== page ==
To face another corbelled stone-faced door
That opens on a third. There is no last door,
Just threshold stone, stone jambs, stone crossbeam
Repeating enter, enter, enter, enter.
Lintel and upright fly past in the dark.

After the bowstring sang a swallow’s note,
The arrow whose migration is its mark
Leaves a whispered breath in every socket.
The great test over, while the gut’s still humming,
This time it travels out of all knowing
Perfectly aimed towards the vacant centre.

Seamus Heaney

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Journal Tables of Contents Update

July 28, 2010

I posted just a couple of weeks ago about ways to keep track of journal tables of contents online.  I quickly got a very helpful comment from Roddy McLeod directing me to JournalTOCs, a resource similar to TicTOCs.  It lists 108 journals under Classical Studies, and 65 under Archaeology.  It also has an API, for you programmers out there.

I also, as a followup to my post about academia.edu, discovered that one can “follow” journals at that site, and in so doing, get links to newly published articles at the journal’s home page.  There are browseable lists of journals for specific disciplines, though they aren’t easy to find from the basic journals page.  Here are journals in Archaeology (91), Classical Archaeology (29) and Classics (10) – note there is overlap.  The journal following interface allows searching by keyword (including truncated keywords, like “librar” for library, librarian, etc.) as well as presenting journals in alphabetical order by title.  Another way to find journals of interest, especially if your research does not fall neatly into one discipline, is to look for a scholar who shares your research interests and see what journals she is following.

journals interface at academia.edu

I couldn’t find any description of how journals are added and what digital tool is being used to get the tables of contents, but I did find that some journals that don’t make their tables of contents available by RSS do show up on the list (one example is the American Journal of Archaeology).  If a journal you’re interested in isn’t listed, there is a button to “suggest a new journal,” (on the right here) which asks for the title, home page, and description, and states that submissions will be reviewed (maybe even by a human!?!).  In general, Journals looks as though it is one of the newer features of the site (it’s not mentioned in the FAQ or their blog, and there’s no direct link from the header of the site), but it has a lot of potential.  They have a nice clean interface; they just need a librarian to help make sure ISSNs are included for all titles, work on searchability for article titles, and so much more…

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Mabel Lang (1917-2010)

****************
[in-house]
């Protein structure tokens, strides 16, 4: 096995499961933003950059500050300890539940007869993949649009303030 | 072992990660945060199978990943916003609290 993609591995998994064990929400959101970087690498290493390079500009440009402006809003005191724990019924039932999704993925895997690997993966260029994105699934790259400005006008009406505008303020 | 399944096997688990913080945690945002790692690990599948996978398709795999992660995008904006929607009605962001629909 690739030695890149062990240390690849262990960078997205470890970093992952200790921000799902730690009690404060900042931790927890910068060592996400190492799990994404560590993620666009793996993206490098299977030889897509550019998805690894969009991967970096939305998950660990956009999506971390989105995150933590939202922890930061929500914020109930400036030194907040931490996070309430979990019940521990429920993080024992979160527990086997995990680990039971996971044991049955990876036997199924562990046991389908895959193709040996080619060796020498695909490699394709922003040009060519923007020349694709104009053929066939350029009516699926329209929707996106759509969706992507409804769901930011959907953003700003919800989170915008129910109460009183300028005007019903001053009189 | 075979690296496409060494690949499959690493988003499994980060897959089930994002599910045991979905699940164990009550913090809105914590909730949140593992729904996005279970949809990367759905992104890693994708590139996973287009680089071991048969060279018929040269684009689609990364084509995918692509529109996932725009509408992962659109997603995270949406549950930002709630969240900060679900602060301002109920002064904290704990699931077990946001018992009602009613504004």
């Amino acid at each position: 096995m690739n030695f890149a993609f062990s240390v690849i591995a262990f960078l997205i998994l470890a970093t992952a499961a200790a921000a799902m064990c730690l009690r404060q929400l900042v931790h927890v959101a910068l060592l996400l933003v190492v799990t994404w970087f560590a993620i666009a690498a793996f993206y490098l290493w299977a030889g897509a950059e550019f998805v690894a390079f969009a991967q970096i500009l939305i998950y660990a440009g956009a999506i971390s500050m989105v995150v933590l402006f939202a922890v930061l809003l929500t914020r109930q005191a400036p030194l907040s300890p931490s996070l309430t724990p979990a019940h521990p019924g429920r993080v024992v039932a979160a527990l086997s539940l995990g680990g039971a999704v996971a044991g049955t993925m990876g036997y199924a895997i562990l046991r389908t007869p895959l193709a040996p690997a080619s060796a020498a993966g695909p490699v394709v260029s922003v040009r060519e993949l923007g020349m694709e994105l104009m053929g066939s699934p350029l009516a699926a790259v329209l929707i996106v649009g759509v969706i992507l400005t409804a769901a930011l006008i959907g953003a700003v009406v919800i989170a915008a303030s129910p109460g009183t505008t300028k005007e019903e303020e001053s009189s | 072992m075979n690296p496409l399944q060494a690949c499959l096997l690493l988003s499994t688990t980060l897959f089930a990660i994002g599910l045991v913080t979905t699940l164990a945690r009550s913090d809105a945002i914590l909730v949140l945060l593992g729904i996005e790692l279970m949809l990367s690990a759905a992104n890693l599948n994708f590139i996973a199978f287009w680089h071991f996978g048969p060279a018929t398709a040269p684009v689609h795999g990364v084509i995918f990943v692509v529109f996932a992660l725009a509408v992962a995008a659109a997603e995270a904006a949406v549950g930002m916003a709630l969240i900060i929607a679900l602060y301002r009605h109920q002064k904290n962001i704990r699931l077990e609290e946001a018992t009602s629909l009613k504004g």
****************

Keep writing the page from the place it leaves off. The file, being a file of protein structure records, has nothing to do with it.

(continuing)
July 23, 2010

I just received an email from Bryn Mawr (my alma mater) telling me that Miss Lang died on Wednesday, at 92.

I took “Baby Greek” after her 1988 retirement, but Miss Lang was a legendary figure in my undergraduate days.  Bryn Mawr president Jane McAuliffe writes:

Professor Lang was raised in Hamilton, New York.  She earned her AB from Cornell (1939) and her MA (1940) and PhD (1943) from Bryn Mawr College. She commenced teaching at Bryn Mawr in 1943 and served on the faculty of the Greek Department for 45 years, before retiring in 1988.

Miss Lang, as she was known to many, began her service to Bryn Mawr as Warden of Rockefeller Hall (1942-1945).  She served the College in a number of administrative capacities: Acting Dean of the College, Dean of the Sophomore Class, and Secretary of the Faculty (1970-1975). In 1961, she became Chair of the Department of Greek and held the position, without sabbatical, until her retirement 27 years later.

A revered and formidable presence on campus, Professor Lang was an inspiring, caring and demanding teacher.  Professor Lang taught her signature undergraduate course – “Baby” Greek – almost every year, introducing nearly a thousand students to the language. Her graduate seminars on Homer and Thucydides set a standard across her academic field.

On a less academic note, Professor Lang was the beloved stage manager of a number of Bryn Mawr College Faculty Shows including:  Standing Room Only (1943), Top Secret (1947), Kind Hearts and Martinets (1951), and The Profs in the Pudding (1955).

Professor Lang was a prolific and celebrated scholar, who wrote twelve books and more than fifty articles, spanning the fields of history, epigraphy, and archaeology. As a Fellow of the American School of Classical Studies at Athens, she excavated at the Acropolis and the Agora; this led to the publication of the first guide to the Agora, four Agora picture books, and three scholarly volumes in the esteemed Agora series. In the 1950s and 1960s, she participated in excavations at Gordion (Turkey) and the Palace of Nestor at Pylos (Greece) that led to numerous publications. Particularly seminal were her reconstruction of the frescoes at Pylos and her interpretation of tablet fragments in Linear B (the script of the Mycenaeans). Professor Lang’s later scholarship on Herodotus, Homer, and Thucydides was equally impressive and well-received.

Professor Lang’s academic contributions were widely recognized. She was awarded the Blegen Research lectureship at Vassar College (1976) and chosen to deliver the Martin Classical Lectures at Oberlin College (1982). Honors included a Guggenheim Fellowship, a Fulbright Fellowship to Greece, three honorary degrees, and membership in the American Philosophical Society, the American Academy of Arts and Sciences, the German Archeological Institute, Phi Beta Kappa, and Phi Kappa Phi.

Details about memorial services will be forthcoming.